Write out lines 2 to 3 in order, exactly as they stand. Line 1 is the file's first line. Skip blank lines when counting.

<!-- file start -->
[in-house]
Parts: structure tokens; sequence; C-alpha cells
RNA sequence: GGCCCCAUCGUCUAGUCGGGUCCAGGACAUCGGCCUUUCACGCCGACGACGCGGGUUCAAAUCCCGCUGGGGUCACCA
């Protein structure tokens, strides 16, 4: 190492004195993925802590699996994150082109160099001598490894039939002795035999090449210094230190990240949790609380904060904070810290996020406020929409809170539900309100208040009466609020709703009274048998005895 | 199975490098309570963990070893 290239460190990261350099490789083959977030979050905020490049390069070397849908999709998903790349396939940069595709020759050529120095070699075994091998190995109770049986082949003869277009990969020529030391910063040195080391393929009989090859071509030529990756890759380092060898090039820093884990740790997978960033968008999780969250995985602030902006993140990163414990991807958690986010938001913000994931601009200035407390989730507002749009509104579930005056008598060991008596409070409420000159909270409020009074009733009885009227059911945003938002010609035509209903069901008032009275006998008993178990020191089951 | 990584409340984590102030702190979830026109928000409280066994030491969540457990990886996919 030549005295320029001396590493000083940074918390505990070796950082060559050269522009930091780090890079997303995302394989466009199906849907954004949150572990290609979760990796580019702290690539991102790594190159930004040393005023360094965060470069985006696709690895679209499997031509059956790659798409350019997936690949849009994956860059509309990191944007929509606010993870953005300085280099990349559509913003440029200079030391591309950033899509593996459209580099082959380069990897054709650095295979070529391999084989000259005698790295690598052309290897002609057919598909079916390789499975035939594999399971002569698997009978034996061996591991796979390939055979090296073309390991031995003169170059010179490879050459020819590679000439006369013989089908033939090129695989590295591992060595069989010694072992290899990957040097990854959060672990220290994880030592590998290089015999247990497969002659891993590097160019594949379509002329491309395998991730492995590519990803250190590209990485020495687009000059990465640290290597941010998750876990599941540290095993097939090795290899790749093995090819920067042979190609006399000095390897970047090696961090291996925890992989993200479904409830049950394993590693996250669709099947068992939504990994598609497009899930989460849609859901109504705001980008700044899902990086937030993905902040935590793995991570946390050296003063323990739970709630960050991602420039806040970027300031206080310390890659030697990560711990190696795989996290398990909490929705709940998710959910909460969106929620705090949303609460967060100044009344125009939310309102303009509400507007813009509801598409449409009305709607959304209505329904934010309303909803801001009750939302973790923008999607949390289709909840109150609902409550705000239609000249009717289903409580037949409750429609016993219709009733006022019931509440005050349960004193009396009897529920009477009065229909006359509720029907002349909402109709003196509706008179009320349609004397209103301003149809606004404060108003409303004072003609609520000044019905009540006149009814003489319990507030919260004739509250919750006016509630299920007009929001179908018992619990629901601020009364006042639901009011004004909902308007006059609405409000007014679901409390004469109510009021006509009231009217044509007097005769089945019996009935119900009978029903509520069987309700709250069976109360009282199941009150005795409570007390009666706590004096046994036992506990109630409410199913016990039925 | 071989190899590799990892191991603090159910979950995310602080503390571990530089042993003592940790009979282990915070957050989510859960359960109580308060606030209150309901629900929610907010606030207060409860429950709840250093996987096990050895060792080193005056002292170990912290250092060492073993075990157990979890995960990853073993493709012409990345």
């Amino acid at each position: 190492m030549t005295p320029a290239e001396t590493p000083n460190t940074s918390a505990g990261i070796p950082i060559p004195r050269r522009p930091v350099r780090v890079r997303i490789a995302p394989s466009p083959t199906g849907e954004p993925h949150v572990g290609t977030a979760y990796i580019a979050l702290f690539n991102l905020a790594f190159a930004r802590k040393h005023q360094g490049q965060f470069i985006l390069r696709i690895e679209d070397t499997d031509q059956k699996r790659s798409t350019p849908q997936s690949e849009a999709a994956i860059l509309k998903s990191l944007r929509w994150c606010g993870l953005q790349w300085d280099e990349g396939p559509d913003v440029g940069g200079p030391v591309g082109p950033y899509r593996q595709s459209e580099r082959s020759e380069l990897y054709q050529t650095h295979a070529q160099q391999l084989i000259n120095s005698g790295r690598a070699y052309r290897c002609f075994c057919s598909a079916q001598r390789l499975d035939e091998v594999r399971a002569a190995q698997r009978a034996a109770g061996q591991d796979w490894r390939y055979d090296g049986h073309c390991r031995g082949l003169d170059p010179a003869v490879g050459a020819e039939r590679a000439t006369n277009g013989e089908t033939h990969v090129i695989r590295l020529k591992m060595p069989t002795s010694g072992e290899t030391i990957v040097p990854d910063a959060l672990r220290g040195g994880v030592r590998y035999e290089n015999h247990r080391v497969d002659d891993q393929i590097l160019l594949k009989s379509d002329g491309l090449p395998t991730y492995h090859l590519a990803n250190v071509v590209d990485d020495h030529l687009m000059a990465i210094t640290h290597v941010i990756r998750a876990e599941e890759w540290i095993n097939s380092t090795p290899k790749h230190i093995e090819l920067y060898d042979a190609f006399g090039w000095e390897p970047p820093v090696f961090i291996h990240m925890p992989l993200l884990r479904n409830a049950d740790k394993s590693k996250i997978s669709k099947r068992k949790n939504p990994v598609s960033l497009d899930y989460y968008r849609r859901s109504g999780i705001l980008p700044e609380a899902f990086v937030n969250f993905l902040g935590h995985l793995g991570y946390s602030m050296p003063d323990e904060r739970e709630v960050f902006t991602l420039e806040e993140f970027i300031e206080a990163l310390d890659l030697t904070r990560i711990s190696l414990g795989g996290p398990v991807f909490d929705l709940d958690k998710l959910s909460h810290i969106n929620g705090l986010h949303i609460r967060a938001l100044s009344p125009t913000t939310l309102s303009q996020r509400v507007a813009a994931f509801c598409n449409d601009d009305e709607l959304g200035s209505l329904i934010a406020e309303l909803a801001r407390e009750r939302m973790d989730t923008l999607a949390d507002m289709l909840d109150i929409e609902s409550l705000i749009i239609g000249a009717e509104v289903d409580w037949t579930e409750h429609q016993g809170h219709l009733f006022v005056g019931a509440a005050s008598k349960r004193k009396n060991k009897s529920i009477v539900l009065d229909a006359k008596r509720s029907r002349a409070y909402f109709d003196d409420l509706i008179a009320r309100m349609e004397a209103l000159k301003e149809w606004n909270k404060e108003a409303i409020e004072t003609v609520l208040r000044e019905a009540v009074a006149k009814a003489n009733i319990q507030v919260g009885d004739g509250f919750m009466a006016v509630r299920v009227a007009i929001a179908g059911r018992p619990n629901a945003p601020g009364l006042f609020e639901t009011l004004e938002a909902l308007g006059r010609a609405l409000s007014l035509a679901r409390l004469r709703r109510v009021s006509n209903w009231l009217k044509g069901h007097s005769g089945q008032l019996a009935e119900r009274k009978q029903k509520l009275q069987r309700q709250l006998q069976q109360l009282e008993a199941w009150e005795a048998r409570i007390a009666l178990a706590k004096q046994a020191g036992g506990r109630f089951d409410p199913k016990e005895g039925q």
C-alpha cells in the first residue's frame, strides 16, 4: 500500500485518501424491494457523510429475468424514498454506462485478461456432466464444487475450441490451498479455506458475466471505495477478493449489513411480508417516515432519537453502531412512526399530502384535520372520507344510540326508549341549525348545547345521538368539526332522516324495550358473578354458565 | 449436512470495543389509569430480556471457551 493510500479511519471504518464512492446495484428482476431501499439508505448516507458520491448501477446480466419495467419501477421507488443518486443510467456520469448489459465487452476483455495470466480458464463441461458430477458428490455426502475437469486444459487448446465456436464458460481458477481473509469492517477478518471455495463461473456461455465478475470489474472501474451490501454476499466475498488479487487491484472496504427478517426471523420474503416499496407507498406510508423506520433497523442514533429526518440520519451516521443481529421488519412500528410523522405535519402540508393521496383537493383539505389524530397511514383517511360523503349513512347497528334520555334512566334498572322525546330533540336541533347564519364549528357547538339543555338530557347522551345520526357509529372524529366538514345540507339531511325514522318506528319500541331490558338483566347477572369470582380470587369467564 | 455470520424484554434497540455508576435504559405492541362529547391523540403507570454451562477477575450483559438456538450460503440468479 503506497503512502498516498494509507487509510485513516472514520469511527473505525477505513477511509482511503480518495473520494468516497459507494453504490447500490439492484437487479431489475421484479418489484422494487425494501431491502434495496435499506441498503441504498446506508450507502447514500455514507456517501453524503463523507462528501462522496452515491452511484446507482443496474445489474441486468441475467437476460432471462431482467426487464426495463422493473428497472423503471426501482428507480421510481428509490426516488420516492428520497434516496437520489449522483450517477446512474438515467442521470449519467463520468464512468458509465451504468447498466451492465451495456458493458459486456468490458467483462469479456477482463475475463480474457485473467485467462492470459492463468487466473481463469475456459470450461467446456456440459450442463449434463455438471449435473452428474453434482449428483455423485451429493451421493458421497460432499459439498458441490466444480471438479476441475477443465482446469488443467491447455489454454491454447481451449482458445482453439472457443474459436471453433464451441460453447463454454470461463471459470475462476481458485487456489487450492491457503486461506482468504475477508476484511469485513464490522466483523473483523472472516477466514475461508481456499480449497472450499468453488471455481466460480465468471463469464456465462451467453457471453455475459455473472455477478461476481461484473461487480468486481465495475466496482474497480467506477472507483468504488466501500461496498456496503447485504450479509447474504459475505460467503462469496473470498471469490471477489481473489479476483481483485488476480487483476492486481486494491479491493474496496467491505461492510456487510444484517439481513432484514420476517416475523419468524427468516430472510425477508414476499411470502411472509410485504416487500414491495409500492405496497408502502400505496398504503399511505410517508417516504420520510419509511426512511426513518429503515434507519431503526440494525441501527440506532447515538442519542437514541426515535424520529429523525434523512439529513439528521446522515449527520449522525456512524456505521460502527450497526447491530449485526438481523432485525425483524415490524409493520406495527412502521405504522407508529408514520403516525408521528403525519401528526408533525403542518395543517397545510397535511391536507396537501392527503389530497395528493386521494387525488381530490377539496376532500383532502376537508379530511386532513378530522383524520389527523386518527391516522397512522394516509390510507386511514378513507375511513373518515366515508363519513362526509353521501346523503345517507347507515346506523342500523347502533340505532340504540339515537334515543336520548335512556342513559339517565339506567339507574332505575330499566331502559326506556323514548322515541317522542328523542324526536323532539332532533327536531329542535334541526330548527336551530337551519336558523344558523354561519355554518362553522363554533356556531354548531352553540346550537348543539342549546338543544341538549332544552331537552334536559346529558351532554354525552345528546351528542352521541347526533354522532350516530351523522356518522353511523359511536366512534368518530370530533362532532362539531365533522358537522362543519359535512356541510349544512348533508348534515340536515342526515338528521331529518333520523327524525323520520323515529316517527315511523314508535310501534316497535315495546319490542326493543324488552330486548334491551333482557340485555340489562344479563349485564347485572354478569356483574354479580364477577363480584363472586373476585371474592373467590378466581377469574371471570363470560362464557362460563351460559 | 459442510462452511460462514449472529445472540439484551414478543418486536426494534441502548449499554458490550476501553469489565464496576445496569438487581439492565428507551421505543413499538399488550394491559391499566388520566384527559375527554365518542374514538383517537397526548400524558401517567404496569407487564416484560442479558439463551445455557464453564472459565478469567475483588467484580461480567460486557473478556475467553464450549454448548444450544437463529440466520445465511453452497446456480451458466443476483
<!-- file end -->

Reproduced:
Parts: structure tokens; sequence; C-alpha cells
RNA sequence: GGCCCCAUCGUCUAGUCGGGUCCAGGACAUCGGCCUUUCACGCCGACGACGCGGGUUCAAAUCCCGCUGGGGUCACCA